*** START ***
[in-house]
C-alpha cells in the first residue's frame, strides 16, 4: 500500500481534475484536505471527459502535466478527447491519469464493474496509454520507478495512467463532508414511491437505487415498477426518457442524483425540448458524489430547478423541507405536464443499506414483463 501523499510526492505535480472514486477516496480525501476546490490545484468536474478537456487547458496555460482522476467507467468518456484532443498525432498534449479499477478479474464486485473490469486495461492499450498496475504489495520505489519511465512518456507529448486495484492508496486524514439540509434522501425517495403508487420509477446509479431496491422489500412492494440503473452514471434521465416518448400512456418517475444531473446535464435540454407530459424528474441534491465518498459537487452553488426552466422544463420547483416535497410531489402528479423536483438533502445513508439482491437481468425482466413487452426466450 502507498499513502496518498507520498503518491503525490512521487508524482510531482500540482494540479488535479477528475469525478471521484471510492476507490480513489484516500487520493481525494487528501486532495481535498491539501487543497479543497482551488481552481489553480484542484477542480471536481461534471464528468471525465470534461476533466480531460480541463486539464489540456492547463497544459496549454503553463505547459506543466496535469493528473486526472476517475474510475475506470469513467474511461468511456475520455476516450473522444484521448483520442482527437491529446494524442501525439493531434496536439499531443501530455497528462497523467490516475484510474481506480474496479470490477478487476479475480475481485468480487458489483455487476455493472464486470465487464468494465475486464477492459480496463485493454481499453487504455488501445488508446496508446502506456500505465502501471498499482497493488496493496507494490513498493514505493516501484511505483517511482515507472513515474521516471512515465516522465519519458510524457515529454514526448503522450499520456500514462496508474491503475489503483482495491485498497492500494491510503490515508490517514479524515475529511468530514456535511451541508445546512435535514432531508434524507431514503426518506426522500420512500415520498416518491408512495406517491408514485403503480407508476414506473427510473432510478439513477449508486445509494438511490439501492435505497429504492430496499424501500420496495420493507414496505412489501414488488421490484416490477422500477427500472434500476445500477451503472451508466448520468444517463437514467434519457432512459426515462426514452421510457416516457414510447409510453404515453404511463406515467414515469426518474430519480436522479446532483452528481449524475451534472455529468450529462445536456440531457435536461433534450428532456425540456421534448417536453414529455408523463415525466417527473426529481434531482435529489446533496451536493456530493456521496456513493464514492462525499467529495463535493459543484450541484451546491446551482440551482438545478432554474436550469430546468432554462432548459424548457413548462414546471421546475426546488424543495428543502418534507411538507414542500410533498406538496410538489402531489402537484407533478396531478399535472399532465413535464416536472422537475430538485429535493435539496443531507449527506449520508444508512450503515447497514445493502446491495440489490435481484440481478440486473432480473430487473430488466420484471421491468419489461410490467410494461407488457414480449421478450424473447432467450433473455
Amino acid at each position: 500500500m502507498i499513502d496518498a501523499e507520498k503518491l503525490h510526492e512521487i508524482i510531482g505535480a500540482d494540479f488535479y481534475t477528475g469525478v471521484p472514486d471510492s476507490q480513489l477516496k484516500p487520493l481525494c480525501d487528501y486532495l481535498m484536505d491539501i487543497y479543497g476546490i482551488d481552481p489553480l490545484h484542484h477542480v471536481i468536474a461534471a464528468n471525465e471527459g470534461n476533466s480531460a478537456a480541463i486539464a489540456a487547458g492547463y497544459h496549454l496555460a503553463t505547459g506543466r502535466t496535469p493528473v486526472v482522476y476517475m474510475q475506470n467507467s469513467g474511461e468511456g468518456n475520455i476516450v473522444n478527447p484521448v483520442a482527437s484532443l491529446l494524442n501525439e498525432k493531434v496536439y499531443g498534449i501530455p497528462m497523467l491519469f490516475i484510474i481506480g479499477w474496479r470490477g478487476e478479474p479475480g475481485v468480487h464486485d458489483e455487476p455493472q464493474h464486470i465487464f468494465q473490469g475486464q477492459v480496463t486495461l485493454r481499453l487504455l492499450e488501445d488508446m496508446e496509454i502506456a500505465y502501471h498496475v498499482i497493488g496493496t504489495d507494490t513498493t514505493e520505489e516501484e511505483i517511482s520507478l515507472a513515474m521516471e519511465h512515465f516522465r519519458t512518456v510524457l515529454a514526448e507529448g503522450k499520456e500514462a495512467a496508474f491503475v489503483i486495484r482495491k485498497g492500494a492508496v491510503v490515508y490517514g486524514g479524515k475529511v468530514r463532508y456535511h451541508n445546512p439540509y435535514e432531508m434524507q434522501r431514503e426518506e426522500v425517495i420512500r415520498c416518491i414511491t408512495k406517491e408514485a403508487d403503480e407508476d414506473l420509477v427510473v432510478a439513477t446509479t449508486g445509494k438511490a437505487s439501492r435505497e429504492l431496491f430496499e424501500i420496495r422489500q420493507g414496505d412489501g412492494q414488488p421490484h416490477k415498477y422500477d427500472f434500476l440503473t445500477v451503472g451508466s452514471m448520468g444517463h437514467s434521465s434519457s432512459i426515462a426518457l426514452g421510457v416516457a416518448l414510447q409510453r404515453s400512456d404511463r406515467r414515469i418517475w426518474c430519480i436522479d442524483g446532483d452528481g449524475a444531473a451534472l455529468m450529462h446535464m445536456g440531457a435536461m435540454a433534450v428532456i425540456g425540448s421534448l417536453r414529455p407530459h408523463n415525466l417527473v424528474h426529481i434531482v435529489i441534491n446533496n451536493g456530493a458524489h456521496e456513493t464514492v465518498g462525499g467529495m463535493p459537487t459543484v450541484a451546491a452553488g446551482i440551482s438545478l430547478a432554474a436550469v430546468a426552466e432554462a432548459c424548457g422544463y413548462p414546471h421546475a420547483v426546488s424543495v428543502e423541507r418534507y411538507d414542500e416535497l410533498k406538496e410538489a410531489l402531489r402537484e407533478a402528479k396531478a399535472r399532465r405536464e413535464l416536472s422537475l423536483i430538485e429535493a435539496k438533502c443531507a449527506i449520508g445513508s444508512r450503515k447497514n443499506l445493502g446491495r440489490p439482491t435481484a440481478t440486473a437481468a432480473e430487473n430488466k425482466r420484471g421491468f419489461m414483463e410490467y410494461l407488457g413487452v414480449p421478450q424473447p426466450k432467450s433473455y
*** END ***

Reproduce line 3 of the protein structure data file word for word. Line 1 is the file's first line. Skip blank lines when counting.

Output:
Amino acid at each position: 500500500m502507498i499513502d496518498a501523499e507520498k503518491l503525490h510526492e512521487i508524482i510531482g505535480a500540482d494540479f488535479y481534475t477528475g469525478v471521484p472514486d471510492s476507490q480513489l477516496k484516500p487520493l481525494c480525501d487528501y486532495l481535498m484536505d491539501i487543497y479543497g476546490i482551488d481552481p489553480l490545484h484542484h477542480v471536481i468536474a461534471a464528468n471525465e471527459g470534461n476533466s480531460a478537456a480541463i486539464a489540456a487547458g492547463y497544459h496549454l496555460a503553463t505547459g506543466r502535466t496535469p493528473v486526472v482522476y476517475m474510475q475506470n467507467s469513467g474511461e468511456g468518456n475520455i476516450v473522444n478527447p484521448v483520442a482527437s484532443l491529446l494524442n501525439e498525432k493531434v496536439y499531443g498534449i501530455p497528462m497523467l491519469f490516475i484510474i481506480g479499477w474496479r470490477g478487476e478479474p479475480g475481485v468480487h464486485d458489483e455487476p455493472q464493474h464486470i465487464f468494465q473490469g475486464q477492459v480496463t486495461l485493454r481499453l487504455l492499450e488501445d488508446m496508446e496509454i502506456a500505465y502501471h498496475v498499482i497493488g496493496t504489495d507494490t513498493t514505493e520505489e516501484e511505483i517511482s520507478l515507472a513515474m521516471e519511465h512515465f516522465r519519458t512518456v510524457l515529454a514526448e507529448g503522450k499520456e500514462a495512467a496508474f491503475v489503483i486495484r482495491k485498497g492500494a492508496v491510503v490515508y490517514g486524514g479524515k475529511v468530514r463532508y456535511h451541508n445546512p439540509y435535514e432531508m434524507q434522501r431514503e426518506e426522500v425517495i420512500r415520498c416518491i414511491t408512495k406517491e408514485a403508487d403503480e407508476d414506473l420509477v427510473v432510478a439513477t446509479t449508486g445509494k438511490a437505487s439501492r435505497e429504492l431496491f430496499e424501500i420496495r422489500q420493507g414496505d412489501g412492494q414488488p421490484h416490477k415498477y422500477d427500472f434500476l440503473t445500477v451503472g451508466s452514471m448520468g444517463h437514467s434521465s434519457s432512459i426515462a426518457l426514452g421510457v416516457a416518448l414510447q409510453r404515453s400512456d404511463r406515467r414515469i418517475w426518474c430519480i436522479d442524483g446532483d452528481g449524475a444531473a451534472l455529468m450529462h446535464m445536456g440531457a435536461m435540454a433534450v428532456i425540456g425540448s421534448l417536453r414529455p407530459h408523463n415525466l417527473v424528474h426529481i434531482v435529489i441534491n446533496n451536493g456530493a458524489h456521496e456513493t464514492v465518498g462525499g467529495m463535493p459537487t459543484v450541484a451546491a452553488g446551482i440551482s438545478l430547478a432554474a436550469v430546468a426552466e432554462a432548459c424548457g422544463y413548462p414546471h421546475a420547483v426546488s424543495v428543502e423541507r418534507y411538507d414542500e416535497l410533498k406538496e410538489a410531489l402531489r402537484e407533478a402528479k396531478a399535472r399532465r405536464e413535464l416536472s422537475l423536483i430538485e429535493a435539496k438533502c443531507a449527506i449520508g445513508s444508512r450503515k447497514n443499506l445493502g446491495r440489490p439482491t435481484a440481478t440486473a437481468a432480473e430487473n430488466k425482466r420484471g421491468f419489461m414483463e410490467y410494461l407488457g413487452v414480449p421478450q424473447p426466450k432467450s433473455y